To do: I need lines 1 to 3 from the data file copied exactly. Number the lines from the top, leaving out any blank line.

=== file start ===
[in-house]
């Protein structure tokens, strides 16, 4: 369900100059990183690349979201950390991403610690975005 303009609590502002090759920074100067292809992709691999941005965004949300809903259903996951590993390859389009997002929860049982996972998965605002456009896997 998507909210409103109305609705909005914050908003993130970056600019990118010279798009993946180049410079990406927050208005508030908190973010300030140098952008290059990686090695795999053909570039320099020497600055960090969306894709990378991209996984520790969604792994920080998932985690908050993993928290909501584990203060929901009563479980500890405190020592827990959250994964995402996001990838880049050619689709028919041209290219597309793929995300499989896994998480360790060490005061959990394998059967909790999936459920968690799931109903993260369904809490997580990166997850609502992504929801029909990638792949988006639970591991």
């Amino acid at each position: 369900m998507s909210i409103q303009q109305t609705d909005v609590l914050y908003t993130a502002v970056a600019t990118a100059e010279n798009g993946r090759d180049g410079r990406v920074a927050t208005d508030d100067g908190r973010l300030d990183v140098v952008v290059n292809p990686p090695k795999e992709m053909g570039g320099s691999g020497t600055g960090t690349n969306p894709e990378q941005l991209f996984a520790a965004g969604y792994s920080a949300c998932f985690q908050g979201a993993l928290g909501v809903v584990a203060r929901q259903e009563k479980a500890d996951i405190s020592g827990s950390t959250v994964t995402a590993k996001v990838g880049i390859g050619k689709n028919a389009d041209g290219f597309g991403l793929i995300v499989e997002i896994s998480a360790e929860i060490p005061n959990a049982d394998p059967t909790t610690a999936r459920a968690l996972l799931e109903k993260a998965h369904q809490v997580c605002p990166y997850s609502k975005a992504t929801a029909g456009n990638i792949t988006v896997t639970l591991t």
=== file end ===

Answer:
[in-house]
């Protein structure tokens, strides 16, 4: 369900100059990183690349979201950390991403610690975005 303009609590502002090759920074100067292809992709691999941005965004949300809903259903996951590993390859389009997002929860049982996972998965605002456009896997 998507909210409103109305609705909005914050908003993130970056600019990118010279798009993946180049410079990406927050208005508030908190973010300030140098952008290059990686090695795999053909570039320099020497600055960090969306894709990378991209996984520790969604792994920080998932985690908050993993928290909501584990203060929901009563479980500890405190020592827990959250994964995402996001990838880049050619689709028919041209290219597309793929995300499989896994998480360790060490005061959990394998059967909790999936459920968690799931109903993260369904809490997580990166997850609502992504929801029909990638792949988006639970591991």
């Amino acid at each position: 369900m998507s909210i409103q303009q109305t609705d909005v609590l914050y908003t993130a502002v970056a600019t990118a100059e010279n798009g993946r090759d180049g410079r990406v920074a927050t208005d508030d100067g908190r973010l300030d990183v140098v952008v290059n292809p990686p090695k795999e992709m053909g570039g320099s691999g020497t600055g960090t690349n969306p894709e990378q941005l991209f996984a520790a965004g969604y792994s920080a949300c998932f985690q908050g979201a993993l928290g909501v809903v584990a203060r929901q259903e009563k479980a500890d996951i405190s020592g827990s950390t959250v994964t995402a590993k996001v990838g880049i390859g050619k689709n028919a389009d041209g290219f597309g991403l793929i995300v499989e997002i896994s998480a360790e929860i060490p005061n959990a049982d394998p059967t909790t610690a999936r459920a968690l996972l799931e109903k993260a998965h369904q809490v997580c605002p990166y997850s609502k975005a992504t929801a029909g456009n990638i792949t988006v896997t639970l591991t």